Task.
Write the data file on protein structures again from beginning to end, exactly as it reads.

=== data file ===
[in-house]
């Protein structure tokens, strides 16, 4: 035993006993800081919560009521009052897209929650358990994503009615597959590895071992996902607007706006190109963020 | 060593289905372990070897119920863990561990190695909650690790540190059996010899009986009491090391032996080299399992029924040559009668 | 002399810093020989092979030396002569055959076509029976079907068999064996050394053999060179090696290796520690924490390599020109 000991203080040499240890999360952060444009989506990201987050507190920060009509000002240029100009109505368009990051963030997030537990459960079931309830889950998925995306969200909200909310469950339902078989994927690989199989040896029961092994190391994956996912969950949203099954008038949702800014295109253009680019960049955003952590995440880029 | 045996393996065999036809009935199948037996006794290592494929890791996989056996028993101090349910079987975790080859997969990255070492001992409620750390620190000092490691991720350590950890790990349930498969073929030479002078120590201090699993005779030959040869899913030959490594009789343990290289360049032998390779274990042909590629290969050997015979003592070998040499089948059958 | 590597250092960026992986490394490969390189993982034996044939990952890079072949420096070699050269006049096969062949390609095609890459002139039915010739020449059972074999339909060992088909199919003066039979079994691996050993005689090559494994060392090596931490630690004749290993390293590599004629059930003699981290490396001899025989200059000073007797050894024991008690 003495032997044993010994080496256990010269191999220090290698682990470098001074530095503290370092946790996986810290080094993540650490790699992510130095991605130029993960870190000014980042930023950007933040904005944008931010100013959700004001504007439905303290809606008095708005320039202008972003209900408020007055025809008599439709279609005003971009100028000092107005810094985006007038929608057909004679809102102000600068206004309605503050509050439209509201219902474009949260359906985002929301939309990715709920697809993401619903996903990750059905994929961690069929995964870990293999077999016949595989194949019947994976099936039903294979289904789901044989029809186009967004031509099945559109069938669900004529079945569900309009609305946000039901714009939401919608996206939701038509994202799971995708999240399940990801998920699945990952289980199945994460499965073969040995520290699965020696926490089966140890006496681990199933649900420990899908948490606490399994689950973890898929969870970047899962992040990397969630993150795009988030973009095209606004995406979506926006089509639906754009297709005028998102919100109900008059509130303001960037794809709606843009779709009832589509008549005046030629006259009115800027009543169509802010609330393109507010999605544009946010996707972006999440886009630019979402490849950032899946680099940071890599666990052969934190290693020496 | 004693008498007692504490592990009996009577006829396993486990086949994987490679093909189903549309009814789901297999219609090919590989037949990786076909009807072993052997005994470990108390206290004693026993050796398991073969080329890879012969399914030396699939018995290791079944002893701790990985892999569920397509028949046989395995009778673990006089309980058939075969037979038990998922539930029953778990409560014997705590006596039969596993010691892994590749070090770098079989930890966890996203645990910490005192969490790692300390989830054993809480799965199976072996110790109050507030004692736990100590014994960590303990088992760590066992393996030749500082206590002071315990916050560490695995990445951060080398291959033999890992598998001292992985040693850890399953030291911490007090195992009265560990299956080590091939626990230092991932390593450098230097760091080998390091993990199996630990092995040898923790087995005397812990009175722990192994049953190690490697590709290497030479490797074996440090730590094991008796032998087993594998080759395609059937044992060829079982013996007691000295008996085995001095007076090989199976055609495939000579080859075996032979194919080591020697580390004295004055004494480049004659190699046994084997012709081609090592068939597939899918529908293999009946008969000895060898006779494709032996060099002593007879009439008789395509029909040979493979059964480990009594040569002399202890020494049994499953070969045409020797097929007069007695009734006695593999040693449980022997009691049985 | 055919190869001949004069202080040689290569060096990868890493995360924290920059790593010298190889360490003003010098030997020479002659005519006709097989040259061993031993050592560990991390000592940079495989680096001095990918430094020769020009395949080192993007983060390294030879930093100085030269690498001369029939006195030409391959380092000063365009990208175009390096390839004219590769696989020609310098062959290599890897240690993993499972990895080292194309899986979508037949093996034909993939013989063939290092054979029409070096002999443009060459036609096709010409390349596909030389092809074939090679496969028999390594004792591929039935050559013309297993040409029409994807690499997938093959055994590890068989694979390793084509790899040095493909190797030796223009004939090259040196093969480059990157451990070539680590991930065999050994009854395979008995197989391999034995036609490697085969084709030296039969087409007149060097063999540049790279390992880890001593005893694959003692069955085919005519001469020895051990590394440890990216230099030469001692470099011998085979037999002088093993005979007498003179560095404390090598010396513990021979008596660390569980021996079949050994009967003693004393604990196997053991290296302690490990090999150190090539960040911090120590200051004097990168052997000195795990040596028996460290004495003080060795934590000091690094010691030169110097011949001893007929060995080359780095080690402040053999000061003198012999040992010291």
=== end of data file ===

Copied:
[in-house]
């Protein structure tokens, strides 16, 4: 035993006993800081919560009521009052897209929650358990994503009615597959590895071992996902607007706006190109963020 | 060593289905372990070897119920863990561990190695909650690790540190059996010899009986009491090391032996080299399992029924040559009668 | 002399810093020989092979030396002569055959076509029976079907068999064996050394053999060179090696290796520690924490390599020109 000991203080040499240890999360952060444009989506990201987050507190920060009509000002240029100009109505368009990051963030997030537990459960079931309830889950998925995306969200909200909310469950339902078989994927690989199989040896029961092994190391994956996912969950949203099954008038949702800014295109253009680019960049955003952590995440880029 | 045996393996065999036809009935199948037996006794290592494929890791996989056996028993101090349910079987975790080859997969990255070492001992409620750390620190000092490691991720350590950890790990349930498969073929030479002078120590201090699993005779030959040869899913030959490594009789343990290289360049032998390779274990042909590629290969050997015979003592070998040499089948059958 | 590597250092960026992986490394490969390189993982034996044939990952890079072949420096070699050269006049096969062949390609095609890459002139039915010739020449059972074999339909060992088909199919003066039979079994691996050993005689090559494994060392090596931490630690004749290993390293590599004629059930003699981290490396001899025989200059000073007797050894024991008690 003495032997044993010994080496256990010269191999220090290698682990470098001074530095503290370092946790996986810290080094993540650490790699992510130095991605130029993960870190000014980042930023950007933040904005944008931010100013959700004001504007439905303290809606008095708005320039202008972003209900408020007055025809008599439709279609005003971009100028000092107005810094985006007038929608057909004679809102102000600068206004309605503050509050439209509201219902474009949260359906985002929301939309990715709920697809993401619903996903990750059905994929961690069929995964870990293999077999016949595989194949019947994976099936039903294979289904789901044989029809186009967004031509099945559109069938669900004529079945569900309009609305946000039901714009939401919608996206939701038509994202799971995708999240399940990801998920699945990952289980199945994460499965073969040995520290699965020696926490089966140890006496681990199933649900420990899908948490606490399994689950973890898929969870970047899962992040990397969630993150795009988030973009095209606004995406979506926006089509639906754009297709005028998102919100109900008059509130303001960037794809709606843009779709009832589509008549005046030629006259009115800027009543169509802010609330393109507010999605544009946010996707972006999440886009630019979402490849950032899946680099940071890599666990052969934190290693020496 | 004693008498007692504490592990009996009577006829396993486990086949994987490679093909189903549309009814789901297999219609090919590989037949990786076909009807072993052997005994470990108390206290004693026993050796398991073969080329890879012969399914030396699939018995290791079944002893701790990985892999569920397509028949046989395995009778673990006089309980058939075969037979038990998922539930029953778990409560014997705590006596039969596993010691892994590749070090770098079989930890966890996203645990910490005192969490790692300390989830054993809480799965199976072996110790109050507030004692736990100590014994960590303990088992760590066992393996030749500082206590002071315990916050560490695995990445951060080398291959033999890992598998001292992985040693850890399953030291911490007090195992009265560990299956080590091939626990230092991932390593450098230097760091080998390091993990199996630990092995040898923790087995005397812990009175722990192994049953190690490697590709290497030479490797074996440090730590094991008796032998087993594998080759395609059937044992060829079982013996007691000295008996085995001095007076090989199976055609495939000579080859075996032979194919080591020697580390004295004055004494480049004659190699046994084997012709081609090592068939597939899918529908293999009946008969000895060898006779494709032996060099002593007879009439008789395509029909040979493979059964480990009594040569002399202890020494049994499953070969045409020797097929007069007695009734006695593999040693449980022997009691049985 | 055919190869001949004069202080040689290569060096990868890493995360924290920059790593010298190889360490003003010098030997020479002659005519006709097989040259061993031993050592560990991390000592940079495989680096001095990918430094020769020009395949080192993007983060390294030879930093100085030269690498001369029939006195030409391959380092000063365009990208175009390096390839004219590769696989020609310098062959290599890897240690993993499972990895080292194309899986979508037949093996034909993939013989063939290092054979029409070096002999443009060459036609096709010409390349596909030389092809074939090679496969028999390594004792591929039935050559013309297993040409029409994807690499997938093959055994590890068989694979390793084509790899040095493909190797030796223009004939090259040196093969480059990157451990070539680590991930065999050994009854395979008995197989391999034995036609490697085969084709030296039969087409007149060097063999540049790279390992880890001593005893694959003692069955085919005519001469020895051990590394440890990216230099030469001692470099011998085979037999002088093993005979007498003179560095404390090598010396513990021979008596660390569980021996079949050994009967003693004393604990196997053991290296302690490990090999150190090539960040911090120590200051004097990168052997000195795990040596028996460290004495003080060795934590000091690094010691030169110097011949001893007929060995080359780095080690402040053999000061003198012999040992010291």